FOR IMMEDIATE RELEASE
September 13, 2022
Yesterday, senators introduced the DISCLOSE Act, a campaign finance bill that would require an entity that receives more than $10,000 in an election cycle from a single source to publicly identify that source. This legislation would address the dark money flowing into the U.S. political system — more than $1 billion in connection to the 2020 election alone. It would also strengthen restrictions on campaign spending by foreign governments, corporations, and similar entities abroad.
Daniel Weiner, director of the Elections and Government Program at the Brennan Center for Justice at NYU Law, had the following reaction:
“The DISCLOSE Act is strong, carefully crafted legislation that would require transparency for all major campaign donations while leaving smaller donors — and those who give for non-electoral purposes — free to remain anonymous.
“The DISCLOSE Act would also make it much harder for foreign governments and oligarchs to use their money to meddle in U.S. elections.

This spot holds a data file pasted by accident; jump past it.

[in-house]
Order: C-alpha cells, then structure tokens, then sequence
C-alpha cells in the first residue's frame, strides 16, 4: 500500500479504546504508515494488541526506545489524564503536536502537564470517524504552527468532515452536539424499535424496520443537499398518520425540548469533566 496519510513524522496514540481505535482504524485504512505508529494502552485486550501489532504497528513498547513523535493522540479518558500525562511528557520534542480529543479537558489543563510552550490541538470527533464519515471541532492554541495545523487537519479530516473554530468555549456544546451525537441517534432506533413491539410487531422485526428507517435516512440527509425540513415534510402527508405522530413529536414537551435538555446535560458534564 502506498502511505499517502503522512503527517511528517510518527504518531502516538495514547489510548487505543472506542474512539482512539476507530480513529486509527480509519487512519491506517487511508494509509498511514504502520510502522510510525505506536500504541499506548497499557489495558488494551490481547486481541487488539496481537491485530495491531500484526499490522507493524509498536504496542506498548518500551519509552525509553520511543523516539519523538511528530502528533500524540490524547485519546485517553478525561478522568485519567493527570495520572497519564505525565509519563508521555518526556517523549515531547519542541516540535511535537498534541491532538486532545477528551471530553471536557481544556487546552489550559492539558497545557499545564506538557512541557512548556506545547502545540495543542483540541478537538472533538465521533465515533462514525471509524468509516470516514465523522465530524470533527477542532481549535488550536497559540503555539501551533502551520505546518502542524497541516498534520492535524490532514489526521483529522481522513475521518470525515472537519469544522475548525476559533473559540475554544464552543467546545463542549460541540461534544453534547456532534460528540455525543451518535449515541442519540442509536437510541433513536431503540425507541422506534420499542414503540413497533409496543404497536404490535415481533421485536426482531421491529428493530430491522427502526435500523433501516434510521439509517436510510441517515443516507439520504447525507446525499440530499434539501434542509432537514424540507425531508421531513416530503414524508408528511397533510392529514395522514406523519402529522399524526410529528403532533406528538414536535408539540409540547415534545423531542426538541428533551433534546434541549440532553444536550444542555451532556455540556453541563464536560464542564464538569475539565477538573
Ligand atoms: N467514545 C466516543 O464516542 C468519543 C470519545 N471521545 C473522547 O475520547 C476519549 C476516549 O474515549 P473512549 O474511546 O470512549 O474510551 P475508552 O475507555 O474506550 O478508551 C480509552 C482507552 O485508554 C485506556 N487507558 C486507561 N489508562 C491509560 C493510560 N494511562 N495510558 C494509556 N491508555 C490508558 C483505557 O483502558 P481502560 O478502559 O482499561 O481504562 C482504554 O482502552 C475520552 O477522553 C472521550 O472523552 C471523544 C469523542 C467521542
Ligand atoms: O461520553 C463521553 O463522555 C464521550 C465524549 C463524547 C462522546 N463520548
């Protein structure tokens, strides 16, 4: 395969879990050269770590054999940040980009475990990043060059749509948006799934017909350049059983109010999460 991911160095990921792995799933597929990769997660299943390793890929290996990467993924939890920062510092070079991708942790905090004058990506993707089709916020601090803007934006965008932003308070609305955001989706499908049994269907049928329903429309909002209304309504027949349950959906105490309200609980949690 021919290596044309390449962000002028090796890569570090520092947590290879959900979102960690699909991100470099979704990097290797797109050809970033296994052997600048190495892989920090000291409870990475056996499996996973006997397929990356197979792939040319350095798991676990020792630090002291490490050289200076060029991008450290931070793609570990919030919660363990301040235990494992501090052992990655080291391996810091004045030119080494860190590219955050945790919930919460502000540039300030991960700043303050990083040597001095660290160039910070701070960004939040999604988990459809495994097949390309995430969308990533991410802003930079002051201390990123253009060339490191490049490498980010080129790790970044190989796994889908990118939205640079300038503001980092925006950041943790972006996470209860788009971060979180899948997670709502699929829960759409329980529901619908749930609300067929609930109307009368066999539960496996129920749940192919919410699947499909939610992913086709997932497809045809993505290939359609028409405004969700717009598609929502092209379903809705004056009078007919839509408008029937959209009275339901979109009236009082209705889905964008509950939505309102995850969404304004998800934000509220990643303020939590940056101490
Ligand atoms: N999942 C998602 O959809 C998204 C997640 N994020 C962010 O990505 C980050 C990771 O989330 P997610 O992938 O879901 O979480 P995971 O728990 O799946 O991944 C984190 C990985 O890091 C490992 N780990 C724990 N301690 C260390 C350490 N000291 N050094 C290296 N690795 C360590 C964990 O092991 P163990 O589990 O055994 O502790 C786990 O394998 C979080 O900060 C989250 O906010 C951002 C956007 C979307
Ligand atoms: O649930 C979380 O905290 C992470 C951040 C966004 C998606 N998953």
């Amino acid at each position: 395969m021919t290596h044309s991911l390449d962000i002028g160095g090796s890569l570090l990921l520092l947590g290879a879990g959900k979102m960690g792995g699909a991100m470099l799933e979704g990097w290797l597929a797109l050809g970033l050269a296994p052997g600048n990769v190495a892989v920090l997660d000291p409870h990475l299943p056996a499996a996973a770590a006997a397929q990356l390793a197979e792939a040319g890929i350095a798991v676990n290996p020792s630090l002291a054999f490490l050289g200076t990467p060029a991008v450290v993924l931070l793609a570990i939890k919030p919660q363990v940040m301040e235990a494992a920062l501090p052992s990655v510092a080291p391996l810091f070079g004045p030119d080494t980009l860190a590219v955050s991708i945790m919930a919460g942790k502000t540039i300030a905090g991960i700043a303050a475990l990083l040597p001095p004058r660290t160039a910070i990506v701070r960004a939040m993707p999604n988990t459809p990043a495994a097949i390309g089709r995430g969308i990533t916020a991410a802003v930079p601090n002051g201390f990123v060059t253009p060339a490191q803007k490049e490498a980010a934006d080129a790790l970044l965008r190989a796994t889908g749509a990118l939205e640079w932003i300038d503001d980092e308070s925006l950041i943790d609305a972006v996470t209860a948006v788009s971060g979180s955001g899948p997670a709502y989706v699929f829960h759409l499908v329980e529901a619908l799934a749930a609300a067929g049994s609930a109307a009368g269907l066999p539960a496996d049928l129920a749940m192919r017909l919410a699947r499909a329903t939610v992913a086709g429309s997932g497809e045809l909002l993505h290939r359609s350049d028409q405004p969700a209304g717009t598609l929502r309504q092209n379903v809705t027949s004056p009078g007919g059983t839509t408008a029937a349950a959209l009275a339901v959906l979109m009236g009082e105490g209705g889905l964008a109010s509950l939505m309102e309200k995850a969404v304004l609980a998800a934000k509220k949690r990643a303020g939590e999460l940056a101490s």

“The country has needed these reforms for more than a decade, ever since Citizens United and related rulings opened our political system to secret money. Every election cycle, groups that don’t disclose their donors spend hundreds of millions of dollars to elect candidates, making it impossible for Americans to ‘follow the money’ in politics.
“Congress should pass the DISCLOSE Act without delay.”
- Testimony: “Daniel Weiner on the DISCLOSE Act before the Senate Rules and Administration Committee” (July 19, 2022)
- Analysis: “Corporations and Fixing Campaign Finance" by Lawrence Norden and Daniel Weiner (2021)
- Analysis: “Getting Foreign Funds Out of U.S. Elections” by Lawrence Norden and Ian Vandewalker (2018)